Half day Guided Tour to Tsarskoe Selo - Catherine Palace & Amber Room
Tsarskoe Selo is a town to the south from St. Petersburg. It was the main summer residence of the royal family, hence the name (Tsarskoe Selo means tsars village). The second name of the town is Pushkin. It was called so in honour of great Russian poet Alexander Pushkin, as his life was closely connected to this town. Mostly known for its marvellous Catherine Palace and park, it also has Alexander Palace. Many historical films, dedicated to Russian history and tsars, were shot in the interiors of the palace and other sights of Tsarskoe Selo.
The main landmark of Pushkin is Catherine Palace. It features splendid interiors, designed by eminent architects Rastrelli, Cameron, Stasov and Monighetti. The collection of the palace includes a large number of precious works of art, such as furniture, porcelain, statues, canvases and so forth, including personal belongings of Russian emperors and members of their families.
One of the most remarkable interiors of Catherine Palace is the Amber Room. During the palace excursion you will get to know about the mysterious history of the Amber Room and see the restored interiors. The room was first installed in the Winter Palace, but in 1755 Empress Elizabeth ordered Francesco Rastrelli to move it to the Catherine Palace. The individual amber panels were carried from St Petersburg to Tsarskoe Selo by 76 guardsmen in six days.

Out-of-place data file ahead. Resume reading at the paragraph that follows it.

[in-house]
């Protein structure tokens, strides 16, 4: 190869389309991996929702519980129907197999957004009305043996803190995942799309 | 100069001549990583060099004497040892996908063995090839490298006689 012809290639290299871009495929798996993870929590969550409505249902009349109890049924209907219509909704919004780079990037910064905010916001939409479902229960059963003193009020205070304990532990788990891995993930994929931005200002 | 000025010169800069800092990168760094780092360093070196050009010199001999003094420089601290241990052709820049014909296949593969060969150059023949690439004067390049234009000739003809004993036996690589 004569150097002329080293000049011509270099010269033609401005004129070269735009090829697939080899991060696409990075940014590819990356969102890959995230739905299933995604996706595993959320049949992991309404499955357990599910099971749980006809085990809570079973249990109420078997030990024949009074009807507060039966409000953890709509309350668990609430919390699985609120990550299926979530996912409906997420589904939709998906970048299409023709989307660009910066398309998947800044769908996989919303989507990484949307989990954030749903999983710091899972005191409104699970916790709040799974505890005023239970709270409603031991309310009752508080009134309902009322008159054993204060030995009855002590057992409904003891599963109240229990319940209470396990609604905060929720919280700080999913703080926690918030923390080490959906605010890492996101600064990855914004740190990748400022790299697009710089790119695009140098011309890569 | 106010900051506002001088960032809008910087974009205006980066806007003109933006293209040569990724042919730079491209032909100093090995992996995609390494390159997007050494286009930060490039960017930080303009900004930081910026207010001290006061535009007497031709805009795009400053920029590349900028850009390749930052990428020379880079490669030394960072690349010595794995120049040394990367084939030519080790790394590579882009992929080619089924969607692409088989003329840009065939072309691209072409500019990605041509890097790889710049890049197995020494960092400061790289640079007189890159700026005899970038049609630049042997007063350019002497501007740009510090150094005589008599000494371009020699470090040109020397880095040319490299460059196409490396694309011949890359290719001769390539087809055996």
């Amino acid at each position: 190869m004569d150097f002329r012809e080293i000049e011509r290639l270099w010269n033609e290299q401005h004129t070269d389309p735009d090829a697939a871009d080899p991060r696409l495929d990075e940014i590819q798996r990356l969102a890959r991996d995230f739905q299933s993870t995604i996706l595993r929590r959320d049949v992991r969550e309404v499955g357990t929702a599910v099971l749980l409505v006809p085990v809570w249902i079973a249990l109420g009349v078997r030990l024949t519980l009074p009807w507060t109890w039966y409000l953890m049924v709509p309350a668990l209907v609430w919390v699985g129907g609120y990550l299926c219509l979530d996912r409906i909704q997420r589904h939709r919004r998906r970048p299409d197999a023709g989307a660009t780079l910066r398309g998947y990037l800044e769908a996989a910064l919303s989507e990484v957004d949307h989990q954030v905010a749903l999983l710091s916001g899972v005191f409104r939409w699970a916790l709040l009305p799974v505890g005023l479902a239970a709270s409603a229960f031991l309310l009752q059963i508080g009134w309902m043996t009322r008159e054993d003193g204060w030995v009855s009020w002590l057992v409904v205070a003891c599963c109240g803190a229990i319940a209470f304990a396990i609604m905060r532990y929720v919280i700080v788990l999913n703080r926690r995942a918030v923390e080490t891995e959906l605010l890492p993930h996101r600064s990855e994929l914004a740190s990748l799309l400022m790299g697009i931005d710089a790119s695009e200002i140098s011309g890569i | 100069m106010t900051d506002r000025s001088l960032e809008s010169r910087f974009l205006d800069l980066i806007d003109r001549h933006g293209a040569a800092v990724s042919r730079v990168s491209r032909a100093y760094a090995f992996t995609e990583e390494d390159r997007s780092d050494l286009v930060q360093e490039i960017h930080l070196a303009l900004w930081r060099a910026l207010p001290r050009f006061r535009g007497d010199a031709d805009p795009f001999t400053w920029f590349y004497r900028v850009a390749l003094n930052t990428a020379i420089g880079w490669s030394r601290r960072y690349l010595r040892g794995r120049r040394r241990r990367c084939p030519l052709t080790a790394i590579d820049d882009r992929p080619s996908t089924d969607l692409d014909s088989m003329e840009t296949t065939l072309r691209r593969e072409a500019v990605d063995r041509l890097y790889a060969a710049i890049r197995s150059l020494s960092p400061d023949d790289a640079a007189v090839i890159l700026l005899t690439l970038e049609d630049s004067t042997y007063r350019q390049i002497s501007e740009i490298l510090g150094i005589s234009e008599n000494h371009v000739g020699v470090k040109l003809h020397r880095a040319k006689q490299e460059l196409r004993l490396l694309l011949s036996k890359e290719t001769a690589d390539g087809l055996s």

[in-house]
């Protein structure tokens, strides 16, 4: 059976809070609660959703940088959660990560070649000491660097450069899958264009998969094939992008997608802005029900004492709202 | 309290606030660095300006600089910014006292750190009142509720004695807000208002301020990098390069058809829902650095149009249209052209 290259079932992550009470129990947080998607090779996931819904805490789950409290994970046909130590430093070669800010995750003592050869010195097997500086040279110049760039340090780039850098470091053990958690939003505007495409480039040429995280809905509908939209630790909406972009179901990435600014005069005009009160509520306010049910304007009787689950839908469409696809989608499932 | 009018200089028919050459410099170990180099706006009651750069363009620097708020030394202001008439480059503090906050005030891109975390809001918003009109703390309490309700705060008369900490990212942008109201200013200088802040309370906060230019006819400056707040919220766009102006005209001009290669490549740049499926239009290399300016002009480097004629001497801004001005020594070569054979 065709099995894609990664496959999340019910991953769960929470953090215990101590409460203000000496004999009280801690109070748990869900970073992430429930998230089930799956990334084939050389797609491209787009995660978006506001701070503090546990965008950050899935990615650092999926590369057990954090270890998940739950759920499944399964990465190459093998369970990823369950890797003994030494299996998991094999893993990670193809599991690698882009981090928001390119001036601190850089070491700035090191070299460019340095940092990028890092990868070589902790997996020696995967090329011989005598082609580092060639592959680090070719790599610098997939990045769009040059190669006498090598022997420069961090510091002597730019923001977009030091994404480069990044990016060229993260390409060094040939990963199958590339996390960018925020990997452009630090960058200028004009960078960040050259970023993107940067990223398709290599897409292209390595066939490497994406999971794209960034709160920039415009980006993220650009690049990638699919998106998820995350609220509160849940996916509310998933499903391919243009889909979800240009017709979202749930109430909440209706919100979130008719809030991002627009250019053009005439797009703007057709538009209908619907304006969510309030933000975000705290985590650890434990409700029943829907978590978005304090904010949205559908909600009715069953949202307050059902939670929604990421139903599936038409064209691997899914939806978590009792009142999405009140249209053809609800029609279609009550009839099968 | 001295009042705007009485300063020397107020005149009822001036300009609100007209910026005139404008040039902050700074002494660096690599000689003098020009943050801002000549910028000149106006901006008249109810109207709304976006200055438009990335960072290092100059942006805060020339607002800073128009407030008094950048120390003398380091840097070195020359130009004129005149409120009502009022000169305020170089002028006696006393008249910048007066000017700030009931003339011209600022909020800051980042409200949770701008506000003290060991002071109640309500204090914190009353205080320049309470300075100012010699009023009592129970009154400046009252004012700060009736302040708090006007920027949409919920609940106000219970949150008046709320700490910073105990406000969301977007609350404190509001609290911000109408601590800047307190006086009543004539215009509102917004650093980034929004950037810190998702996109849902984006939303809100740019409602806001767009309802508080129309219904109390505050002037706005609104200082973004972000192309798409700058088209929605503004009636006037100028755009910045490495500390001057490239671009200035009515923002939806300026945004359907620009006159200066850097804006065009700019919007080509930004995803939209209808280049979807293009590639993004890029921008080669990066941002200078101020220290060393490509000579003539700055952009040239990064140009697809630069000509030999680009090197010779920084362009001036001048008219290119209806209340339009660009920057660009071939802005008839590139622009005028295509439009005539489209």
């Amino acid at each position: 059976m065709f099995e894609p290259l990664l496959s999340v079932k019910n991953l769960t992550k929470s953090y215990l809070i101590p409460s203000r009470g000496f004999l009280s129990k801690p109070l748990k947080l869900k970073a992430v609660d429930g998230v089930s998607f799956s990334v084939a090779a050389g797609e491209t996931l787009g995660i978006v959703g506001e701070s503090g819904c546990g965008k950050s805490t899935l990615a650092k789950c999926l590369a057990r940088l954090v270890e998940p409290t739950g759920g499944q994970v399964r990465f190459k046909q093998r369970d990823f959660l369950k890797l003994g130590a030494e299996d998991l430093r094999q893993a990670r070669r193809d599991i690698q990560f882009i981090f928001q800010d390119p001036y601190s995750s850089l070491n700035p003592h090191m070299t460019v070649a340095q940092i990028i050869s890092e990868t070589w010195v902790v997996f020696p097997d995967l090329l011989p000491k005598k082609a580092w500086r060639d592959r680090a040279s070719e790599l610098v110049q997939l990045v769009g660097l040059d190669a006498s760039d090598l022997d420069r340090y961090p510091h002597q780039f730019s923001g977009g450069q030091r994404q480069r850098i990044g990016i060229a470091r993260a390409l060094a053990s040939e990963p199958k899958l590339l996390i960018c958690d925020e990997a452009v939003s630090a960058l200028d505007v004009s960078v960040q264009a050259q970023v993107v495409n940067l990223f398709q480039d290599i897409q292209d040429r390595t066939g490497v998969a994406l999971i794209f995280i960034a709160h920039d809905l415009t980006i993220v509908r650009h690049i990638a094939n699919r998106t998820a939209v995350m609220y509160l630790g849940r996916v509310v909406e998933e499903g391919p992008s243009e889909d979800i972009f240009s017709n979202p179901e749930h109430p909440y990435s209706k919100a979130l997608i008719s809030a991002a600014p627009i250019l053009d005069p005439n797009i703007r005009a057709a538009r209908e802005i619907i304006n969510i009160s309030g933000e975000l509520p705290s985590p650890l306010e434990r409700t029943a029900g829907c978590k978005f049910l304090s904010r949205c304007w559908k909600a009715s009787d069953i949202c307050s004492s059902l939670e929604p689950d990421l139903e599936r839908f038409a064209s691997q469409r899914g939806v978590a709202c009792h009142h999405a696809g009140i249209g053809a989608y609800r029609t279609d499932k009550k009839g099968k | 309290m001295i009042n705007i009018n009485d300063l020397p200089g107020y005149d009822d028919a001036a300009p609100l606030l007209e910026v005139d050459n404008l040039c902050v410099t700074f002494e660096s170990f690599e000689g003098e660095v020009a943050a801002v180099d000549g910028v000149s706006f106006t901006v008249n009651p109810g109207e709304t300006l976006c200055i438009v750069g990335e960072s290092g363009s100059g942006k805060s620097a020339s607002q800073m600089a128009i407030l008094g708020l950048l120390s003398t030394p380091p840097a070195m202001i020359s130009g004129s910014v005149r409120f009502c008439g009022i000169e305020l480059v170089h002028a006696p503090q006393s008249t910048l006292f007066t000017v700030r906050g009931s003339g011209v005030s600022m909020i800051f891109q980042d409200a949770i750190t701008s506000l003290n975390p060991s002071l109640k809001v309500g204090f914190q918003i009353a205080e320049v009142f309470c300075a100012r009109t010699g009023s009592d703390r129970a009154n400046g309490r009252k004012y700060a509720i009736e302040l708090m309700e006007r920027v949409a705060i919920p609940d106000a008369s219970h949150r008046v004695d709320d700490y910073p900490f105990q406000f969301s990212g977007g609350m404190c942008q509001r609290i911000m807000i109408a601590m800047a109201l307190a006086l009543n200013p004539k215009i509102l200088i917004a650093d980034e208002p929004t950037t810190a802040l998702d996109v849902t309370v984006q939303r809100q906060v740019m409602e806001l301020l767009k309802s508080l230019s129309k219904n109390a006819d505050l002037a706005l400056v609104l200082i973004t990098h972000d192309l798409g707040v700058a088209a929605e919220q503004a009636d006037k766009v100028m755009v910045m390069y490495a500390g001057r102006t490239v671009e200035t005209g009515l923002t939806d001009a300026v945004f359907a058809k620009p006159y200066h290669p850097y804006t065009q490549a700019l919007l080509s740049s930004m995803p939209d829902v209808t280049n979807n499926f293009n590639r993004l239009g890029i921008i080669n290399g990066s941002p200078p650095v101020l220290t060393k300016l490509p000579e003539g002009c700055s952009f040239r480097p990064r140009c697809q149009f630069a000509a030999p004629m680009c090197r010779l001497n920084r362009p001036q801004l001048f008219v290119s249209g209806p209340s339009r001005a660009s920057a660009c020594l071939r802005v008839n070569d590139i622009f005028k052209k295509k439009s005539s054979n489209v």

During the Second World War occupying troops removed the amber panels in September 1941, and they were brought to Alfred Rode, head of the Konigsberg Art Museum in Kaliningrad. Part of the Amber Room was last seen on display in Konigsberg Castle, before being hidden in its catacombs. From here the mystery starts. There are stories that the amber was burnt in a bomb attack, that it was moved to Germany on the personal order of Hitler, that it remains in the subterranean vaults of the castle, which stretches for kilometres. The most recent theory is that, whilst being transported to Germany, the panels were dumped in a mine on the Baltic Coast.
During the tour you will be told the story of Catherine Palace construction, and will get to know about the tragic pages of the palace history, connected with the Nazi occupation during the World War II.